Should People With Unhealthy Lifestyles Pay Higher Health Insurance Premiums?

David R. Buchanan


J Prim Prev. 2011;32(1):17-21. 

In This Article

Ethical Specifications

A number of criteria have been proposed by Dubois and other analysts, which offer reasonable grounds for striking an ethically appropriate balance between completely ignoring unhealthy behaviors and appreciating the many barriers that make it difficult for individuals to live a healthy lifestyle. Four proposed standards help to inform the discussion.

Feiring (2008) and Pearson and Lieber (2009) propose that differentiated plans should be imposed only prospectively for voluntarily refusing to take any action to change one's unhealthy behaviors. With this standard, people would not be charged more for coming into a plan being overweight or smoking but for stating that they are not willing to try to do anything about them. Applying this standard would recognize that health status is patterned by social position while acknowledging that it is not "determined," that is, that the majority of poor people do not smoke, are not obese, do not drink excessively, and have some physical activity in their lives (arguably, with some quibbling at the margins), and therefore, that it is reasonable to ask others in the same position to do the same. This standard entails two stipulations: first, that the proposed voluntary action that would demonstrate the good faith effort to be a contributing member to the collective goal of using limited resources prudently is accessible, and second, that it is the effort, not the outcome, that counts. It is sufficient that the member enroll in a smoking cessation program or weight loss program and not necessary that they achieve abstinence or a BMI of 25 to avoid being penalized.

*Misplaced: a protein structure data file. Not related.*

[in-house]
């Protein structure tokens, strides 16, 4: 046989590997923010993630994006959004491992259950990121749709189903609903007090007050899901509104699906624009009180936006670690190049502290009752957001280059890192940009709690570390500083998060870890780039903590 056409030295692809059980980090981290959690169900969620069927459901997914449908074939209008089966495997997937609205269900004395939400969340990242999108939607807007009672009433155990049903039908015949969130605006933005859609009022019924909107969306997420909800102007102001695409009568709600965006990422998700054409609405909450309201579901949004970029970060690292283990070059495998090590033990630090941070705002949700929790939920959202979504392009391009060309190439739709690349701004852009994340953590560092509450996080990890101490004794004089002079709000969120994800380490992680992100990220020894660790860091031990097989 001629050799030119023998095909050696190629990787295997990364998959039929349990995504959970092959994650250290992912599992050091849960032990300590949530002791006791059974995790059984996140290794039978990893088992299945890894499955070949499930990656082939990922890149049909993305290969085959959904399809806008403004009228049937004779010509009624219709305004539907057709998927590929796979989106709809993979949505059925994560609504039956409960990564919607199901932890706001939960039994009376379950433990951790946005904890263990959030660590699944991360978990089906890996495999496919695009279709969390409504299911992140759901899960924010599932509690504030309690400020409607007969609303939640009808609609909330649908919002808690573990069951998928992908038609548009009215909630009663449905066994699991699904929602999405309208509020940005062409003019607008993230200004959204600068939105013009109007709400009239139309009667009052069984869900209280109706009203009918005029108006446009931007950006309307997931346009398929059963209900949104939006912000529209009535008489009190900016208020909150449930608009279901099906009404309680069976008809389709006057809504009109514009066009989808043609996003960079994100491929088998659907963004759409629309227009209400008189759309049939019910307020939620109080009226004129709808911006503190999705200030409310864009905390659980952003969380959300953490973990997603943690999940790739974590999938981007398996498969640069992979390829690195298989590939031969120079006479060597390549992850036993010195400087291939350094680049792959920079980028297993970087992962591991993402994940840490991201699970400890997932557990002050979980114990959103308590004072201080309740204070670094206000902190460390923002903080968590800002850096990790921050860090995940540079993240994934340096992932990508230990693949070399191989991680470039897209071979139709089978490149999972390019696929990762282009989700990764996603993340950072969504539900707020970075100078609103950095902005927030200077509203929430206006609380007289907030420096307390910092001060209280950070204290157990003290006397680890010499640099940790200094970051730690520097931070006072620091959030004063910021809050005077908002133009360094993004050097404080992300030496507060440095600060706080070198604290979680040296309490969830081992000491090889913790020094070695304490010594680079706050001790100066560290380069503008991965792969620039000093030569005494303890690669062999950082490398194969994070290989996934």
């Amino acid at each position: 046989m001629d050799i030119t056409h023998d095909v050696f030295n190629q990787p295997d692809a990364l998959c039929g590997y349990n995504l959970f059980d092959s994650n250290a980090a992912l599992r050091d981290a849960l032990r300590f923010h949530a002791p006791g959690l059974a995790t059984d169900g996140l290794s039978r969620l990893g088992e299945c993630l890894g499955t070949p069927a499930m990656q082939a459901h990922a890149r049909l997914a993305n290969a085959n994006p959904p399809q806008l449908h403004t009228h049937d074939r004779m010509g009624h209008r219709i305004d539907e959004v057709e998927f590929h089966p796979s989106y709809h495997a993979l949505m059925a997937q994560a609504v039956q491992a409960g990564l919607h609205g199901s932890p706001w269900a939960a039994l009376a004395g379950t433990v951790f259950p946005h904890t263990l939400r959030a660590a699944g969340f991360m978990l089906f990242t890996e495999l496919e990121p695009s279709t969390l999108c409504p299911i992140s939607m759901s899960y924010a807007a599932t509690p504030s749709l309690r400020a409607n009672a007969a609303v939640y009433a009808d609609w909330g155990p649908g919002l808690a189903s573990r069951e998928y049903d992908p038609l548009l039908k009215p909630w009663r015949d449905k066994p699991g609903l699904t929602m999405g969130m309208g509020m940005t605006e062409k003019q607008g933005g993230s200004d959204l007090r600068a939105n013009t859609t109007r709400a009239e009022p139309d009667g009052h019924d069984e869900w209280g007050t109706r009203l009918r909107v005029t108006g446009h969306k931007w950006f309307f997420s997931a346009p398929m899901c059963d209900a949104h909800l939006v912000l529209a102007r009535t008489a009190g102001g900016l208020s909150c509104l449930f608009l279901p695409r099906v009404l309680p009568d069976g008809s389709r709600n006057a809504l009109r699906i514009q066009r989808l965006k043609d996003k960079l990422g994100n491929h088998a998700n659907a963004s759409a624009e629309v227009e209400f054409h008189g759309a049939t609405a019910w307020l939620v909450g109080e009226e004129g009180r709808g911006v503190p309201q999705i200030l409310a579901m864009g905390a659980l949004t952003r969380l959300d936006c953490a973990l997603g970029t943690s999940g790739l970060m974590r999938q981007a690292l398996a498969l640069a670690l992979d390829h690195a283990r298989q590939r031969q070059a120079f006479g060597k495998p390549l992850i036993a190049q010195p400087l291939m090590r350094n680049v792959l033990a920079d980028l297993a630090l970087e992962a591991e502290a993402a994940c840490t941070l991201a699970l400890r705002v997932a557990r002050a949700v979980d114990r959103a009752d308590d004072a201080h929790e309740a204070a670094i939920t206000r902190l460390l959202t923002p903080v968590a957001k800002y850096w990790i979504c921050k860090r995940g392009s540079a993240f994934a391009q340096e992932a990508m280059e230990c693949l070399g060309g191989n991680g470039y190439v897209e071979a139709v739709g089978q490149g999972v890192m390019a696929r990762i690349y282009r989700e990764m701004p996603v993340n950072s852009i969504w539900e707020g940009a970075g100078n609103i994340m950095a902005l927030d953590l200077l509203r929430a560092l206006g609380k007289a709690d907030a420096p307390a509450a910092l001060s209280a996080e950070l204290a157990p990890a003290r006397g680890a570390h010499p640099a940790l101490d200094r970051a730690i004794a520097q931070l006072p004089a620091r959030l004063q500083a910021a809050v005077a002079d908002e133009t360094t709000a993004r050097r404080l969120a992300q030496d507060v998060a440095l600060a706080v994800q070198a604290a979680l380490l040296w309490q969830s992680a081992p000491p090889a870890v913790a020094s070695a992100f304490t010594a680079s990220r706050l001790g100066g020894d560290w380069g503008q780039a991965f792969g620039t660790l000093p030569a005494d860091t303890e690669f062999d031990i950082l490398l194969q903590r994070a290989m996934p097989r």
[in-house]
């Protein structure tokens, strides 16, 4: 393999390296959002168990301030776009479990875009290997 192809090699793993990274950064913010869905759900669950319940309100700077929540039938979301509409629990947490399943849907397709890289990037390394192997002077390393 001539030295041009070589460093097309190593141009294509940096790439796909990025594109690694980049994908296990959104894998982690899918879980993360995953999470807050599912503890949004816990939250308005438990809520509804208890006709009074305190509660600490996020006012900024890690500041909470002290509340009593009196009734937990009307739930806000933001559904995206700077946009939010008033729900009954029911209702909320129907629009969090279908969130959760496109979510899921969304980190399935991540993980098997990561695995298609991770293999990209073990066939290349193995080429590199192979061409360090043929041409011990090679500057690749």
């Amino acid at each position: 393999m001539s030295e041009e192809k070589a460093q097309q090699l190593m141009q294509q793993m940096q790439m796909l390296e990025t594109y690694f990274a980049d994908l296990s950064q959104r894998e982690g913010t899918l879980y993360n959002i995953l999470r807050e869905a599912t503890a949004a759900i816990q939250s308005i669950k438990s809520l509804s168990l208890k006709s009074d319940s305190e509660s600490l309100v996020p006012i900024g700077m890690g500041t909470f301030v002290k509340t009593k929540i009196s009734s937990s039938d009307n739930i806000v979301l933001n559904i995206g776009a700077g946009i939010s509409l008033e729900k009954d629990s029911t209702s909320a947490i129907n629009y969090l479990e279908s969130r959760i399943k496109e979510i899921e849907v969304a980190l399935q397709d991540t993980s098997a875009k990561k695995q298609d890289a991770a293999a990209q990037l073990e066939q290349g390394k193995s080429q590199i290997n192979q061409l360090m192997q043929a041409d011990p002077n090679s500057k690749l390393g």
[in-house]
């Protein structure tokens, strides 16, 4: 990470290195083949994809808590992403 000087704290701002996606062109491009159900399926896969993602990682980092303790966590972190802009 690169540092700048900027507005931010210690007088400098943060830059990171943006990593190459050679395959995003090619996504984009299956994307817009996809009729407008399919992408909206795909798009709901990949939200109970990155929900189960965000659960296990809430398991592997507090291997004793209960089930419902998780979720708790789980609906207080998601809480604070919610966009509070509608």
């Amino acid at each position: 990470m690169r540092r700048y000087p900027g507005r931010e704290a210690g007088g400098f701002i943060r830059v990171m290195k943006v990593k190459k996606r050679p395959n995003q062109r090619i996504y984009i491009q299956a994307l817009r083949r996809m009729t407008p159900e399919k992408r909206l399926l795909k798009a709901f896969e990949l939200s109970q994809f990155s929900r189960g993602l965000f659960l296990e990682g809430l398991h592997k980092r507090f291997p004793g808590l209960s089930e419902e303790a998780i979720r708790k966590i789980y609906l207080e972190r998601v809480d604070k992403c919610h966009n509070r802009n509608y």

Second, members should be offered a range of options to fulfill their obligation to contribute to the good of the collective enterprise. Unfortunately, there is a high correlation among the most common behaviors that are used to define an unhealthy lifestyle: smoking, drinking, overweight, and sedentary. Rather than asking people to take action to address each of these problems independently, allowing people to choose the issue that they would like to address first demonstrates sympathy and solidarity with their efforts to overcome hardships. The measure also promotes the exercise of autonomy, which has also been linked with better health.

The third standard is setting limits on the range of behaviors that should be considered for inclusion as unhealthy. Members should not be required to change behaviors such as sexual behaviors, childbearing, sexual orientation, and participation in sporting activities that elevate risk of injury because the harm of proscribing them would far outweigh the benefits to be gained by their reduction or elimination.

Each of these standards needs further specification, so the final recommendation is to leave these details to be resolved through a procedural process, such as Daniels and Sabin's (1997) accountability for reasonableness. Insurance companies should be required to present a public rationale for meeting these standards, an accounting of the anticipated benefits, and an appeals process for exempting individual cases, with a public review and rating process.